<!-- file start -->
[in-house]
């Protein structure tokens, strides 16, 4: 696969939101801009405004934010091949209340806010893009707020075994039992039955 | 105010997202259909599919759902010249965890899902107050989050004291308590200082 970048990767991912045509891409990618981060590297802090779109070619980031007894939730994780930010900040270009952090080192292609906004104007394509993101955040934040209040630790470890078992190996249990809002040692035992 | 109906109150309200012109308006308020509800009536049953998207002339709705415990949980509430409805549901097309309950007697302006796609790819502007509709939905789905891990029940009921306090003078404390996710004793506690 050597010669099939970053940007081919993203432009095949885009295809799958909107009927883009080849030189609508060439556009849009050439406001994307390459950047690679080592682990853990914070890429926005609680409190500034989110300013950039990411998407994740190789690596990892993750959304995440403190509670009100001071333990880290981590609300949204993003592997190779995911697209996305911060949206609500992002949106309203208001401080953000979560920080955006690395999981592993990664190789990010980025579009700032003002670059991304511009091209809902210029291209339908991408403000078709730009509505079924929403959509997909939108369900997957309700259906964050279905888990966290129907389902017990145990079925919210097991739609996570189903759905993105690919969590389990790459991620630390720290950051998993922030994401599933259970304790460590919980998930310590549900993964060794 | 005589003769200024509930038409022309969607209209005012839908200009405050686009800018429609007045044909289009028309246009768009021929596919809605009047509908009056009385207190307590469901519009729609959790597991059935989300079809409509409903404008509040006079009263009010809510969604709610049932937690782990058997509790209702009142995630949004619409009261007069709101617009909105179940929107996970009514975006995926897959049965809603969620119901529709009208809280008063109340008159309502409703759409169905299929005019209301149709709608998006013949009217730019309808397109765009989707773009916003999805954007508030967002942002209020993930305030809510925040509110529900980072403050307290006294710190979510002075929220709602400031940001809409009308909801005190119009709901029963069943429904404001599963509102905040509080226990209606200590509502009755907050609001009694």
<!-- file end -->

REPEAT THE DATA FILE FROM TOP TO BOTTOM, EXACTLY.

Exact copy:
[in-house]
């Protein structure tokens, strides 16, 4: 696969939101801009405004934010091949209340806010893009707020075994039992039955 | 105010997202259909599919759902010249965890899902107050989050004291308590200082 970048990767991912045509891409990618981060590297802090779109070619980031007894939730994780930010900040270009952090080192292609906004104007394509993101955040934040209040630790470890078992190996249990809002040692035992 | 109906109150309200012109308006308020509800009536049953998207002339709705415990949980509430409805549901097309309950007697302006796609790819502007509709939905789905891990029940009921306090003078404390996710004793506690 050597010669099939970053940007081919993203432009095949885009295809799958909107009927883009080849030189609508060439556009849009050439406001994307390459950047690679080592682990853990914070890429926005609680409190500034989110300013950039990411998407994740190789690596990892993750959304995440403190509670009100001071333990880290981590609300949204993003592997190779995911697209996305911060949206609500992002949106309203208001401080953000979560920080955006690395999981592993990664190789990010980025579009700032003002670059991304511009091209809902210029291209339908991408403000078709730009509505079924929403959509997909939108369900997957309700259906964050279905888990966290129907389902017990145990079925919210097991739609996570189903759905993105690919969590389990790459991620630390720290950051998993922030994401599933259970304790460590919980998930310590549900993964060794 | 005589003769200024509930038409022309969607209209005012839908200009405050686009800018429609007045044909289009028309246009768009021929596919809605009047509908009056009385207190307590469901519009729609959790597991059935989300079809409509409903404008509040006079009263009010809510969604709610049932937690782990058997509790209702009142995630949004619409009261007069709101617009909105179940929107996970009514975006995926897959049965809603969620119901529709009208809280008063109340008159309502409703759409169905299929005019209301149709709608998006013949009217730019309808397109765009989707773009916003999805954007508030967002942002209020993930305030809510925040509110529900980072403050307290006294710190979510002075929220709602400031940001809409009308909801005190119009709901029963069943429904404001599963509102905040509080226990209606200590509502009755907050609001009694």